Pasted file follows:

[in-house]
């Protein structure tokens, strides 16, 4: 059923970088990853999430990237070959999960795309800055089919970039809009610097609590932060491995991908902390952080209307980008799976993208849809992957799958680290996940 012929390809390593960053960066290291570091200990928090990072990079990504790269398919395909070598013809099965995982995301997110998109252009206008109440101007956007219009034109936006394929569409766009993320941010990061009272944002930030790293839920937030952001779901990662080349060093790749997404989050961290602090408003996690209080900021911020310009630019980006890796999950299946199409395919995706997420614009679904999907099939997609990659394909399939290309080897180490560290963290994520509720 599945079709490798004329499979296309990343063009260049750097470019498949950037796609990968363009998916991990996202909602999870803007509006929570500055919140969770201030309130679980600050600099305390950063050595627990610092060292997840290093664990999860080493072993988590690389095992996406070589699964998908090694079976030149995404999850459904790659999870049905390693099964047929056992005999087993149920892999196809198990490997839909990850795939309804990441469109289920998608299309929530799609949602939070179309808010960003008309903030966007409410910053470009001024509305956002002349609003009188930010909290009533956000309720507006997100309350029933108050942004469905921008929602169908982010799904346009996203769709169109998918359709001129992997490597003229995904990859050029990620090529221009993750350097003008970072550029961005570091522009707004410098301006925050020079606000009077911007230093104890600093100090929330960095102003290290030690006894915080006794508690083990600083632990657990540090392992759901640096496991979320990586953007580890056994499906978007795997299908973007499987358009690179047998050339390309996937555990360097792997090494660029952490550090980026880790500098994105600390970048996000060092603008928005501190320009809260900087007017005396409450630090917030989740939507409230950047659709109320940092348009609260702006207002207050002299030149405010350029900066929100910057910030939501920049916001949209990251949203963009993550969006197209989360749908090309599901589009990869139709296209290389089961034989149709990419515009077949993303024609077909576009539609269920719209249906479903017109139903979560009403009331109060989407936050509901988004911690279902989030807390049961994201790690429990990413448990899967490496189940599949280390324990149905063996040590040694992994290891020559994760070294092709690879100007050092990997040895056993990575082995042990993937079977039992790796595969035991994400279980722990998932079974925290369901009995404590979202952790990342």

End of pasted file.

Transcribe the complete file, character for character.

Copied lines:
[in-house]
């Protein structure tokens, strides 16, 4: 059923970088990853999430990237070959999960795309800055089919970039809009610097609590932060491995991908902390952080209307980008799976993208849809992957799958680290996940 012929390809390593960053960066290291570091200990928090990072990079990504790269398919395909070598013809099965995982995301997110998109252009206008109440101007956007219009034109936006394929569409766009993320941010990061009272944002930030790293839920937030952001779901990662080349060093790749997404989050961290602090408003996690209080900021911020310009630019980006890796999950299946199409395919995706997420614009679904999907099939997609990659394909399939290309080897180490560290963290994520509720 599945079709490798004329499979296309990343063009260049750097470019498949950037796609990968363009998916991990996202909602999870803007509006929570500055919140969770201030309130679980600050600099305390950063050595627990610092060292997840290093664990999860080493072993988590690389095992996406070589699964998908090694079976030149995404999850459904790659999870049905390693099964047929056992005999087993149920892999196809198990490997839909990850795939309804990441469109289920998608299309929530799609949602939070179309808010960003008309903030966007409410910053470009001024509305956002002349609003009188930010909290009533956000309720507006997100309350029933108050942004469905921008929602169908982010799904346009996203769709169109998918359709001129992997490597003229995904990859050029990620090529221009993750350097003008970072550029961005570091522009707004410098301006925050020079606000009077911007230093104890600093100090929330960095102003290290030690006894915080006794508690083990600083632990657990540090392992759901640096496991979320990586953007580890056994499906978007795997299908973007499987358009690179047998050339390309996937555990360097792997090494660029952490550090980026880790500098994105600390970048996000060092603008928005501190320009809260900087007017005396409450630090917030989740939507409230950047659709109320940092348009609260702006207002207050002299030149405010350029900066929100910057910030939501920049916001949209990251949203963009993550969006197209989360749908090309599901589009990869139709296209290389089961034989149709990419515009077949993303024609077909576009539609269920719209249906479903017109139903979560009403009331109060989407936050509901988004911690279902989030807390049961994201790690429990990413448990899967490496189940599949280390324990149905063996040590040694992994290891020559994760070294092709690879100007050092990997040895056993990575082995042990993937079977039992790796595969035991994400279980722990998932079974925290369901009995404590979202952790990342």